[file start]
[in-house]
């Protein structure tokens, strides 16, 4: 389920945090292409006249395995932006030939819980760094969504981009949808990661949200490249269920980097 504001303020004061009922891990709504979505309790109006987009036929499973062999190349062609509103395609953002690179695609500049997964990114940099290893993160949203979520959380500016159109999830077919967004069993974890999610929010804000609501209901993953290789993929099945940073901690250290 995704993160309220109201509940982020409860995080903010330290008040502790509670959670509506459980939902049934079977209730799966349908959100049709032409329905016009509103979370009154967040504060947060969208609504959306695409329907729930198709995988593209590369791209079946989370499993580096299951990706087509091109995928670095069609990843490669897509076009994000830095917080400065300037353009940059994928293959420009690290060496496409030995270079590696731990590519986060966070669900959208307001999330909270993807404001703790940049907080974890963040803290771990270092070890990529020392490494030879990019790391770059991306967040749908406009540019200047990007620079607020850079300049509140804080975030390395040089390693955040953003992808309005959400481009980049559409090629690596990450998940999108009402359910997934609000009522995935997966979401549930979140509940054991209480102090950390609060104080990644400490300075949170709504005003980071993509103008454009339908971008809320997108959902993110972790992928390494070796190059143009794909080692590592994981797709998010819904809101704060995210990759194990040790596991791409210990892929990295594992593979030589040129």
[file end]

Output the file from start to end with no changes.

[in-house]
């Protein structure tokens, strides 16, 4: 389920945090292409006249395995932006030939819980760094969504981009949808990661949200490249269920980097 504001303020004061009922891990709504979505309790109006987009036929499973062999190349062609509103395609953002690179695609500049997964990114940099290893993160949203979520959380500016159109999830077919967004069993974890999610929010804000609501209901993953290789993929099945940073901690250290 995704993160309220109201509940982020409860995080903010330290008040502790509670959670509506459980939902049934079977209730799966349908959100049709032409329905016009509103979370009154967040504060947060969208609504959306695409329907729930198709995988593209590369791209079946989370499993580096299951990706087509091109995928670095069609990843490669897509076009994000830095917080400065300037353009940059994928293959420009690290060496496409030995270079590696731990590519986060966070669900959208307001999330909270993807404001703790940049907080974890963040803290771990270092070890990529020392490494030879990019790391770059991306967040749908406009540019200047990007620079607020850079300049509140804080975030390395040089390693955040953003992808309005959400481009980049559409090629690596990450998940999108009402359910997934609000009522995935997966979401549930979140509940054991209480102090950390609060104080990644400490300075949170709504005003980071993509103008454009339908971008809320997108959902993110972790992928390494070796190059143009794909080692590592994981797709998010819904809101704060995210990759194990040790596991791409210990892929990295594992593979030589040129």